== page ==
Weaving Towards the Future with Otsuchi Sashiko Project [TOHOKU Vision]

sashiko4

TOHOKU Vision” is a series by our writer intern, Mai Iida.

Every region has its unique traditions and resources. How have such values helped revitalize the Tohoku region after the earthquake and tsunami in March 11, 2011? This series may help you rediscover the potential of your local region – through the eyes of Tohoku.

Back in the days, the Tohoku residents developed a weaving technique to keep themselves warm during the harsh winter. This technique called “sashiko” was originally used to strengthen clothes with thread, so that they would be warmer and sturdier for one to wear. Even today, the sashiko technique lives on, and is used to weave patterns onto textiles.

One project, the Otsuchi Sashiko Project, based in Otsuchi town of Iwate Prefecture, has taken this sashiko technique as an essential part of their products’ design. Their products range from clothes to daily items such as tea coasters.

1459916_630505127006610_669246098_n

34966346_o3

leaf

But there’s more to this project than the products themselves. These products are all made by the hands of local residents in Otsuchi – who have lost their homes from the tsunami in 2011.

Feeling at Home with a Needle and a Thread

The Otsuchi people had no access to income at the evacuation centers. In particular, the elderly had no other choice but to stay, unable to find work outside. What job could these elderly do, given the limited space at these evacuation centers?

sashiko7

The idea of making sashiko products seemed perfect for the environment – marking the beginning of the Otsuchi Sashiko Project. Kazuya Yoshino and his members began making the first sashiko goods, and also created an e-commerce website. The prototypes immediately sold out – a great start to their project.

When a weaver received her first pay, 300 yen for a tea coaster she had made, she thanked me and said, “I can now buy juice for my grandchild”. Her response made me very happy, and her smile was simply priceless.

Now the sashiko weavers work together like a family, and even looks after the staff like Yoshino as if they are their children.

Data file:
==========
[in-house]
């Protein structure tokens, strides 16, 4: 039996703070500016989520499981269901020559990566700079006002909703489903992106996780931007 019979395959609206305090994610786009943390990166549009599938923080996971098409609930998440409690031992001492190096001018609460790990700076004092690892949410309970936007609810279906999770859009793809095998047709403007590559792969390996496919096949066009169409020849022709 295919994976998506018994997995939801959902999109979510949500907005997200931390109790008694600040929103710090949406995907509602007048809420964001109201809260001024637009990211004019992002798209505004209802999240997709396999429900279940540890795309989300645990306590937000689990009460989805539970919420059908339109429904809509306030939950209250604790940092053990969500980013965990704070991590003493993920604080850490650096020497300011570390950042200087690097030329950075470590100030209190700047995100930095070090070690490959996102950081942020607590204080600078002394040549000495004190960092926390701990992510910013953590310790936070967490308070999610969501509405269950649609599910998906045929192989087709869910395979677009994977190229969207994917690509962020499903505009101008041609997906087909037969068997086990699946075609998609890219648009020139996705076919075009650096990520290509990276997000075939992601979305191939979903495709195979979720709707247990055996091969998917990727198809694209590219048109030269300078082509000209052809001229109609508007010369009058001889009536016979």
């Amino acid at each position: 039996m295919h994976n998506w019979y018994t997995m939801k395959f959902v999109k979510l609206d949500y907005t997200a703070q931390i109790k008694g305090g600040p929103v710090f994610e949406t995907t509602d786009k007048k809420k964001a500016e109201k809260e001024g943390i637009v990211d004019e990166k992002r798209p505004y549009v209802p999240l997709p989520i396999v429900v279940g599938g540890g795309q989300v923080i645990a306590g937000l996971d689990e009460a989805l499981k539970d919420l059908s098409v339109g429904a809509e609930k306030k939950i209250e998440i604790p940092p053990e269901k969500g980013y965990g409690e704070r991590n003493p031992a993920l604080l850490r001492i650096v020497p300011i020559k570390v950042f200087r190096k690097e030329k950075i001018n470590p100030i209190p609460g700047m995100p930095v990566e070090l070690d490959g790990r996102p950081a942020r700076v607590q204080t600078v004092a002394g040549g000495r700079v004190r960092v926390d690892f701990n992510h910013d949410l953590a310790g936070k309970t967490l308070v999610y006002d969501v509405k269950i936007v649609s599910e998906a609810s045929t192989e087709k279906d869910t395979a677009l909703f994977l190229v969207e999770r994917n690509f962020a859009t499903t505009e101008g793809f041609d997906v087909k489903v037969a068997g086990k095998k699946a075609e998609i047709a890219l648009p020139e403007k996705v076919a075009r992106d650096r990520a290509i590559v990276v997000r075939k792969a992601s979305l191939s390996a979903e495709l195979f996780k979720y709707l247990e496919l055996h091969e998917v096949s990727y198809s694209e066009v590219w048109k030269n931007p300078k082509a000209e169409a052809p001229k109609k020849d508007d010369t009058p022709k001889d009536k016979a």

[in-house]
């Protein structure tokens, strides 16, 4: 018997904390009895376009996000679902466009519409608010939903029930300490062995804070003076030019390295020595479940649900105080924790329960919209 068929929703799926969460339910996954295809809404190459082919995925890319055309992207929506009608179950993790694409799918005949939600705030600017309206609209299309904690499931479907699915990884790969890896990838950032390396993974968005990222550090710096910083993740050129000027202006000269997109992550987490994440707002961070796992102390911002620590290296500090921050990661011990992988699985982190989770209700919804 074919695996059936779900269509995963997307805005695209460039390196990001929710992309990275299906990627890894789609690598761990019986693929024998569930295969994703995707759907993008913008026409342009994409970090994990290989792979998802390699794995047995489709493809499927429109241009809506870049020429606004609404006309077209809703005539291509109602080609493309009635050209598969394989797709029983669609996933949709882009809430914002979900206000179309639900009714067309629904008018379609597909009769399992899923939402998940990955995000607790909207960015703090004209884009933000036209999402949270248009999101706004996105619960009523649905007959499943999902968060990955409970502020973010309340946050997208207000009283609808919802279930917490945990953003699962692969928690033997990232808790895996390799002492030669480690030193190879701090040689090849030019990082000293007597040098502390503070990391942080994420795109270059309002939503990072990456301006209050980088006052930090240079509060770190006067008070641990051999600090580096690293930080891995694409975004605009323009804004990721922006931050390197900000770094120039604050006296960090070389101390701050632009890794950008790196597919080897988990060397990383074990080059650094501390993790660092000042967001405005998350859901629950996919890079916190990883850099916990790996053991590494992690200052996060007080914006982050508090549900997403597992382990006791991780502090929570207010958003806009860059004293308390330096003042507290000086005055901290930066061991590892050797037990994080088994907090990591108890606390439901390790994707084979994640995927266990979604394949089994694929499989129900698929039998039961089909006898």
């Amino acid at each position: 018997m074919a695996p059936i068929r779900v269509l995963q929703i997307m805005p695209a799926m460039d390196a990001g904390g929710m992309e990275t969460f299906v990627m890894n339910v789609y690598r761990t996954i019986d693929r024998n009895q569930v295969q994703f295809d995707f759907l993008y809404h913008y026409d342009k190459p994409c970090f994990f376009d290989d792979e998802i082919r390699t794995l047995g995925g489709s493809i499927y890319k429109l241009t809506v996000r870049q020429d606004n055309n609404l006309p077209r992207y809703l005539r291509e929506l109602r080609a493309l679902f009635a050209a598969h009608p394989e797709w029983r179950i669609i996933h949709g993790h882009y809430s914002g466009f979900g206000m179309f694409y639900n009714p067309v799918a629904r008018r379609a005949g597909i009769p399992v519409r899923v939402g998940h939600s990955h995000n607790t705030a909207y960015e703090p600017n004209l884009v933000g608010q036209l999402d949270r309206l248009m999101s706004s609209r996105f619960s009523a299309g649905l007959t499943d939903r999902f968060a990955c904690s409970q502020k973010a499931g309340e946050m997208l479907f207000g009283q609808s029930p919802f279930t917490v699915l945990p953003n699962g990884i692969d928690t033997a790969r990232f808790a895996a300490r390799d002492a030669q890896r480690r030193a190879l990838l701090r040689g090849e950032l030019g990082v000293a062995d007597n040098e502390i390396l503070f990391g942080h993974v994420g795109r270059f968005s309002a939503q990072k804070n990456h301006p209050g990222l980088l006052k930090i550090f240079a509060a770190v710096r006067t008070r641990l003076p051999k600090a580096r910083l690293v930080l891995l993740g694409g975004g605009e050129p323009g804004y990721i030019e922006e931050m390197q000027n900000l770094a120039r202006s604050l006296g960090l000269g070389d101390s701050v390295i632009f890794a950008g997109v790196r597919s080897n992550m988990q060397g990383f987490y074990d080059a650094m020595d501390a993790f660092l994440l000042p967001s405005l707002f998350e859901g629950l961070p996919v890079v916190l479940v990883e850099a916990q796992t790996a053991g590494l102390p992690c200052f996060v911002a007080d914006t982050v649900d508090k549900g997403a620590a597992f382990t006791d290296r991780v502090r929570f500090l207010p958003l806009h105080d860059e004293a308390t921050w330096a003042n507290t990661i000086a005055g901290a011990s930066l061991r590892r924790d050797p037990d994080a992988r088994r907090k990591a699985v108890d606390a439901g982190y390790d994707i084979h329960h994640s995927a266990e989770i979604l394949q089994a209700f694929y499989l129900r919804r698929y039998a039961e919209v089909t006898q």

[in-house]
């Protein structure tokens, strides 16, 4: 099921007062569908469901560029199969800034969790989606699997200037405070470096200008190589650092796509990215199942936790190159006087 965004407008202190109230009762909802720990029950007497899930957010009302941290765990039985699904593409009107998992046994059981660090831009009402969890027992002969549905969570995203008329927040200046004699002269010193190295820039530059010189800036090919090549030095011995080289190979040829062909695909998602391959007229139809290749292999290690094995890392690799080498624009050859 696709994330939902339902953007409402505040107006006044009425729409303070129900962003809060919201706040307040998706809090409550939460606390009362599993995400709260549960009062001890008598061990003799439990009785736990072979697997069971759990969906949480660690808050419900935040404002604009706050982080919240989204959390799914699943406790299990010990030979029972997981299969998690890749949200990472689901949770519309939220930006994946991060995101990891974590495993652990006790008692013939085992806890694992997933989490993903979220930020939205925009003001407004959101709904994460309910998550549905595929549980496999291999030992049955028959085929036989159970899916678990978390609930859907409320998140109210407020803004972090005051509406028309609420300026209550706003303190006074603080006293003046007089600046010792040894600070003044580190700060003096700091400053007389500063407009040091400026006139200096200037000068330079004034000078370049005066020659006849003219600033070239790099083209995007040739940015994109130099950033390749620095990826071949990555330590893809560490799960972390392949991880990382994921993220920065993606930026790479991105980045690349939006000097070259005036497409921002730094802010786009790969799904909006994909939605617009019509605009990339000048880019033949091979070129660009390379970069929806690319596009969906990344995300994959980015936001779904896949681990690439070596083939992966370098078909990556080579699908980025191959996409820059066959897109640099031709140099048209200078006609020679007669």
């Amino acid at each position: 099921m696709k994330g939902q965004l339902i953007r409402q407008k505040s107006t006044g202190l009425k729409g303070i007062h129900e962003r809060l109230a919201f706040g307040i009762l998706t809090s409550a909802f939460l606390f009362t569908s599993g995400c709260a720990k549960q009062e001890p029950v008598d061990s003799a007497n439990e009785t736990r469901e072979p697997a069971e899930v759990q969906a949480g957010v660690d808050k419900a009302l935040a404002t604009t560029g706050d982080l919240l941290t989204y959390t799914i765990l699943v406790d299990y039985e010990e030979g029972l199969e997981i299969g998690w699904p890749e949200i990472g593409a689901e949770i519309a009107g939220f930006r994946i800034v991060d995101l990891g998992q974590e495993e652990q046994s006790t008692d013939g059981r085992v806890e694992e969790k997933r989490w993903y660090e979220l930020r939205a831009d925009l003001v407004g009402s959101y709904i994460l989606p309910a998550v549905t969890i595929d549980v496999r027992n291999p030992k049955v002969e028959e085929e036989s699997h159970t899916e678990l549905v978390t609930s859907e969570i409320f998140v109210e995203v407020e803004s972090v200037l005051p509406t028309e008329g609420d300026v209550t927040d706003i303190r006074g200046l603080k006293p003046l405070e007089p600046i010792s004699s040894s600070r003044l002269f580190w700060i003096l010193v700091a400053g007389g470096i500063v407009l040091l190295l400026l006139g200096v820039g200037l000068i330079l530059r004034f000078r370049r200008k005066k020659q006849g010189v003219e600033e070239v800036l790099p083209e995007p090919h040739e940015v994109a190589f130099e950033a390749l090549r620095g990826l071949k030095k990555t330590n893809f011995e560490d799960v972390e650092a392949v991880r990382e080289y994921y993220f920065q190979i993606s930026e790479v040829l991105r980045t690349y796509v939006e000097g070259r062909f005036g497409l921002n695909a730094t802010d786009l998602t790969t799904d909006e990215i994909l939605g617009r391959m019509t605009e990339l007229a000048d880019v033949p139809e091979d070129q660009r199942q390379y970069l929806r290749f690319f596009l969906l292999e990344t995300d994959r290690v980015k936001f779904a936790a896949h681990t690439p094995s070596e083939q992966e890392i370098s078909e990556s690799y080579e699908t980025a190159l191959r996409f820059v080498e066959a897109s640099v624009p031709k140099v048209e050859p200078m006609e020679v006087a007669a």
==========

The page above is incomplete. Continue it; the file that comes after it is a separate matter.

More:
sashiko5

Turning the “Otsuchi Sashiko Project” into the “Otsuchi Sashiko Brand”

There are many other types of sashiko in Tohoku, such as the Kogin-sashi and Shounai Sashiko. Unlike these, however, the sashiko at Otsuchi is not known to be a “traditional craft”.

That is why Yoshino and his team have always held a desire to establish the “Otsuchi Sashiko” as the region’s traditional brand. Once people begin to associate Otsuchi to its sashiko through the Otsuchi Sashiko Project, they could provide more jobs for the local residents.

sashiko6

Local Solutions for Local Challenges by the Local People

The Otsuchi Sashiko Project is now run under the Non-Profit Organization Terra Renaissance, which encourages local residents to become capable of solving their regional challenges on their own. The Sashiko Project also aims to pass on their organization to local residents by 2021.

Yoshino hopes the project eventually grows into an established industry that is well-rooted in the Otsuchi community.

Once the Otsuchi Sashiko Project takes flight, I hope to help other communities fight their challenges elsewhere. There are many regions that carry similar issues, and similar approaches can be applied to solve them. The future of Otsuchi is the future of Japan.

sashiko1
Kazuya Yoshino

Just like the Otsuchi Sashiko, the region’s traditional values can be critical to its recovery and success. But most importantly, the thoughts of the people are what support the community.

Three years have passed since the March 11 disaster, but Yoshino continues to strongly believe in Otsuchi. Yoshino’s passion is truly driving Otsuchi forward – and is bound to encourage other communities to as well!

[via TOHOKU MANUFACTURE STORY, greenz.jp written by Shin Sakurai + Emiko Hida]
[English Text by Mai Iida]


NEXT ACTION


Support Otsuchi Sashiko Project by buying their products!
Otsuchi Sashiko Project website
http://tomotsuna.jp/